chapter  8
19 Pages

Capturing complexity in the United States: which aspects of race matter and when?

ByAliya Saperstein

It is tempting to assume there are clear distinctions that identify a person as being a particular race or ethnicity. Though the characteristics that define racial or ethnic difference vary across societies, it is nevertheless common for people to maintain that their country’s ‘others’ are easily singled out e.g., by face, accent, name, or dress. Indeed, in recent years, governments around the world have begun to mandate the collection of data to monitor racial/ethnic discrimination as if the information needed were obvious. In the United States, official racial data has been collected since at least 1790, and how it should be gathered was rarely questioned because, according to commonsense belief, racial differences were ‘unmistakable’.1 Today, the assumption of measurement agreement can take on a different tone as racial data is put to different purposes: why quibble over

conceptual definitions when the inequalities are so obvious and so much larger than any possible ‘errors’ in the data? Surveys in the United States have long taken an all-measures-are-

interchangeable approach to capturing race and ethnicity. Many, including the census, have shifted over time from employing the enumerator’s racial classification to encouraging self-identification; yet the interpretation of results remains the same. Other surveys have combined both types of information into one variable as when interviewers are instructed to ask for the respondents’ self-identification but record their race by observation if they refuse to answer. When calculating race-specific vital statistics, such as birth or death rates, the numerators come from an unknown combination of selfidentification and the observations of nurses or funeral directors while the denominators draw on census self-(or household head) identifications. Recent research casts doubt on the validity of this assumption that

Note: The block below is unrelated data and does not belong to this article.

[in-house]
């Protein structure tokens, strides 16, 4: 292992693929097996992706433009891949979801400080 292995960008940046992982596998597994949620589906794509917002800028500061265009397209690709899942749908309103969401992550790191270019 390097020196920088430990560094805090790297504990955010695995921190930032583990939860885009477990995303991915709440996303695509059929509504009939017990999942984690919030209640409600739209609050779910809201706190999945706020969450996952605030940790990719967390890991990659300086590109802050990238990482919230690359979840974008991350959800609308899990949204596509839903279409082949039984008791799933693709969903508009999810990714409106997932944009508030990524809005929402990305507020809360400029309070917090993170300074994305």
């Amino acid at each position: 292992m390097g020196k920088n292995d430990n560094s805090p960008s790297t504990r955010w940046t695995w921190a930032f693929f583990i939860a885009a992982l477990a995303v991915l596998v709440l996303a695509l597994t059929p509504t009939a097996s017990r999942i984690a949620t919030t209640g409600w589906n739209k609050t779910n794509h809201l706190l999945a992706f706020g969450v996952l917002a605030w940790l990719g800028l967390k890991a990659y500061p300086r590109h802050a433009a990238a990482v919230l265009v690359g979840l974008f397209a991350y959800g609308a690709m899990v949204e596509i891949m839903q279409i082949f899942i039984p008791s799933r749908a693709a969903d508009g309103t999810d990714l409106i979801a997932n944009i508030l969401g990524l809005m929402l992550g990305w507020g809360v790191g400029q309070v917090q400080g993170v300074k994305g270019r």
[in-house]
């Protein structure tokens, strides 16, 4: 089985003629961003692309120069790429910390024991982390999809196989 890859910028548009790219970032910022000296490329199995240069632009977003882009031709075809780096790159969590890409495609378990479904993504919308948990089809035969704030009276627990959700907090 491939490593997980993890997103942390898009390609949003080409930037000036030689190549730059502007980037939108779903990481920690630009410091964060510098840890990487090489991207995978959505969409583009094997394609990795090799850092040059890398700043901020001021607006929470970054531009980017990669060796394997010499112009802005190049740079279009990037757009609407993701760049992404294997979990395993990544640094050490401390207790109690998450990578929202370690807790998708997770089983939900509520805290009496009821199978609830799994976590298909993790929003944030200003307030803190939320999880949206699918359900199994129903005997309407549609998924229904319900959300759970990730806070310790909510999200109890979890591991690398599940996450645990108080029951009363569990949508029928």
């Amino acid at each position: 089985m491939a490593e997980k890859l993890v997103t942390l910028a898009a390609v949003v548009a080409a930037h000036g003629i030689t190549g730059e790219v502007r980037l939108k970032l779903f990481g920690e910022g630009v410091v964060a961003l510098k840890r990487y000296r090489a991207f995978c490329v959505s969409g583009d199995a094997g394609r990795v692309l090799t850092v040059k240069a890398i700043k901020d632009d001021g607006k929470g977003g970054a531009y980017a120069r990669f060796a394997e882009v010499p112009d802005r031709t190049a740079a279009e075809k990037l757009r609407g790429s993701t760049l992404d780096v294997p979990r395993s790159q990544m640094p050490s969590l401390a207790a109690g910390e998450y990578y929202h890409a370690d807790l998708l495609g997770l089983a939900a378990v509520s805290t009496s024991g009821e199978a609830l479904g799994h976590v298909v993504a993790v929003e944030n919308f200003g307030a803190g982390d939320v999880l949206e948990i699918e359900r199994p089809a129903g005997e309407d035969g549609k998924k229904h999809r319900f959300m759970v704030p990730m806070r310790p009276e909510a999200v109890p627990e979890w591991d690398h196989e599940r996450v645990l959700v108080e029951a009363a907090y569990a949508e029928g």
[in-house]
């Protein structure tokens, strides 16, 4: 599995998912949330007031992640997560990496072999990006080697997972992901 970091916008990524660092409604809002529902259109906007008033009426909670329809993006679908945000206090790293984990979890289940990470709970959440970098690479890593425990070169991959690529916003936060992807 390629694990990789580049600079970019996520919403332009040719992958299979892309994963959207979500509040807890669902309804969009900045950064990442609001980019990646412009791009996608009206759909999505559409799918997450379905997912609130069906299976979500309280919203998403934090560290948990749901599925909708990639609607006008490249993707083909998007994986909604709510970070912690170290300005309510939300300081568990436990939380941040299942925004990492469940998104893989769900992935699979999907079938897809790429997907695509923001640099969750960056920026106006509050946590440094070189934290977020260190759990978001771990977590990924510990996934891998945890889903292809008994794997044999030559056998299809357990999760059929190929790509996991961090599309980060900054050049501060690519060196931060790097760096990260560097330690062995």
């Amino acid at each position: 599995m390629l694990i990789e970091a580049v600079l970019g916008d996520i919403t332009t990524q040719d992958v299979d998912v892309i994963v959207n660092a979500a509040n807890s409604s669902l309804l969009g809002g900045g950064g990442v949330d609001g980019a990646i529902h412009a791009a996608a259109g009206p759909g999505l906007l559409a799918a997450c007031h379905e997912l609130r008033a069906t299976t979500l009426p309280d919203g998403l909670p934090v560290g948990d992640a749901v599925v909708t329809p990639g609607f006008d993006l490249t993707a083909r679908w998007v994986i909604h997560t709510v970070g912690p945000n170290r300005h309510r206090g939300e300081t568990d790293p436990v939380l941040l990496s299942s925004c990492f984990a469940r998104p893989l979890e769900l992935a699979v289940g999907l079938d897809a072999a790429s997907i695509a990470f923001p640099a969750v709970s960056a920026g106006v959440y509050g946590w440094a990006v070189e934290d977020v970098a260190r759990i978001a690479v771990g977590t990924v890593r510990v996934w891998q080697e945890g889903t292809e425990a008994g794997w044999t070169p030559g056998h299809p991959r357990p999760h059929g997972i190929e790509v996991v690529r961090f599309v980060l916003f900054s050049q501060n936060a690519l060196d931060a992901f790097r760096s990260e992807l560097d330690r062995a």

all measures of race are created equal raising the question of how data on race and ethnicity should be collected in the United States. Most of this work has focused on the extent to which the census and other surveys force people to select ill-fitting categories that do not accurately capture their preferred, often complex identities (e.g., Rodriguez 2000; Rockquemore and Brunsma 2002). A growing literature also suggests that efforts aimed at trying to get one ‘right’ answer to the race question might be misdirected if different measures of race measure different but perhaps equally useful things (Saperstein 2006; Roth 2010). This study demonstrates the added benefit of including multiple

measures of race by examining racial disparities in adult outcomes using two measures of race: how the person self-identified and how they were classified by the survey interviewer. Drawing on data from the 1988 National Survey of Family Growth, I show that incorporating both measures of race reveals more complex patterns of racial advantage and disadvantage in the United States than can be seen using standard single-measure methods. Further, by comparing disparities across two domains family income and health care I show that the salience of each aspect of race varies depending on the outcome in question. Though identifying the specific mechanisms that perpetuate racial inequality in each domain is beyond the scope of this study, the results make a compelling case for reconsidering standard methods of racial data collection to allow for such studies in the future. Similarly, while these findings may not generalize to the present day or for all Americans, they raise important questions about the processes that maintain racial inequality in the United States, as well as how to design effective policy interventions.